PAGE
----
But there is no going back, and in a certain sense all that has gone before has shaped the now-me and it's true that many of those things, though bad, resulted in some redemptive good by God's grace over time.  But that doesn't change the fact that those sinful attitudes and choices were still essentially evil in themselves.  God's future grace should never be an excuse for present sin.

This continuity of myself through time should spur me on to progressive good.  What will I be like when actually and fully immersed in Christ's glory?  What will I be thinking, and feeling, and doing, and enjoying?  That will be me.  And there remains a continuity between that future-me and the now-me.  It's that realization which, among other motivations, should shape the direction of my life right now. 

My present decisions, attitudes, and actions -- even right this very minute -- should all be shaped in the light of that future-me, standing in the glory of Jesus my Lord.  I need to live now in the light of my future self. 

 

Friday, May 3, 2013

a love better than life


"Because your steadfast love is better than life, my lips will praise you."  (Psalm 63:3 ESV)

How is this true?  In what way is God's steadfast love better than life itself?
I think we all realize eventually that relationships are more important than mere existence.  If I am alive but unloved what does good does life hold?

Now if I am not loved eternally, life will do me no ultimate good.  But if I am loved by the eternal God, I shall both be loved and be alive for eternity.  Eternal existence without love would be hell.  To be loved by God is eternal life.

Here are some quotes from the Puritan theologian John Owen (1616-1683) on communing with the Father in his love...

"Have fellowship with the Father in his love.  Have no fears or doubts about his love for you.  The greatest sorrow and burden you can lay on the Father, the greatest unkindness you can do to him is not to believe that he loves you."  (p. 13)

"Believers must receive the love of the Father.  Communion or fellowship lies in giving and receiving.  Until the love of the Father is received, we have no communion with the Father in love.  How then is this love of the Father to be received in order that we may have fellowship with him?  There is only one way and that is by faith.  To receive the love of the Father is to believe that he does love us.  God has so fully, so clearly revealed his love, that it may be received by faith."  (p. 16)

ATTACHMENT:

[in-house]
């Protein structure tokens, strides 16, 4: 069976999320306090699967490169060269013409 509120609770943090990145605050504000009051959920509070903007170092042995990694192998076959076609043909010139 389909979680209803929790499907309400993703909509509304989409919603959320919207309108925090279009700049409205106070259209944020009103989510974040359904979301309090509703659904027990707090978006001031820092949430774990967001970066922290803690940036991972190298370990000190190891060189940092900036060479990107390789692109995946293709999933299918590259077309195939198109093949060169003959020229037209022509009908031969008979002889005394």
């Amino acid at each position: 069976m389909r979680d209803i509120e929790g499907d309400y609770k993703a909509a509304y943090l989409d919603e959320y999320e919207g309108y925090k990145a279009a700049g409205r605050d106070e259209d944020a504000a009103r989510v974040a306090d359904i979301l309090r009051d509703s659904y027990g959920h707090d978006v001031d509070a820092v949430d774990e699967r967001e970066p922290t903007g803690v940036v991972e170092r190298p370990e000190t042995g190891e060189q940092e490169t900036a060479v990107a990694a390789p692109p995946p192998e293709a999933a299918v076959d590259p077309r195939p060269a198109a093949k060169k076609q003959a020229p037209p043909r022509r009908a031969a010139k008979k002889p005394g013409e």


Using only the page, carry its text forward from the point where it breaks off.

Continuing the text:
"Many saints have no greater burden in their lives than that their hearts do not constantly delight and rejoice in God.  There is still in them a resistance to walking close with God.  Why is this?  Is it not because they are not skilful and so neglect having loving fellowship with the Father?  But the more we see of God's love, so much more shall we delight in him.  All that we learn of God will only frighten us away from him if we do not see him as loving and merciful to us.  But if your heart is taken up with the Father's love as the chief property of his nature, it cannot help but choose to be overpowered, conquered and embraced by him.  This, if anything, will arouse our desire to make our eternal home with God.  If the love of a father will not make a child delight in him, what will?"  (pp. 32-33)

From Communion with God, by John Owen, abridged and edited by R. J. K. Law, Banner of Truth Trust, 1991.










Wednesday, May 1, 2013

the Bible

The Bible contains the mind of God, the state of man, the way of salvation, the doom of sinners, and the happiness of believers. Its doctrines are holy, its precepts are binding, its histories are true, and its decisions are immutable.

Read it to be wise, believe it to be safe, and practice it to be holy. It contains light to direct you, food to support you, and comfort to cheer you.


It is the traveler’s map, the pilgrim’s staff, the pilot’s compass, the soldier’s sword and the Christian’s charter. Here too, Heaven is opened and the gates of Hell disclosed.


Christ is its grand subject, our good its design, and the glory of God its end. It should fill the memory, rule the heart and guide the feet. Read it slowly, frequently and prayerfully.  It is a mine of wealth, a paradise of glory, and a river of pleasure.


It is given you in life, will be opened at the judgment, and be remembered forever. It involves the highest responsibility, rewards the greatest labor, and will condemn all who trifle with its sacred contents.


Introductory statement in Gideon-placed Bibles.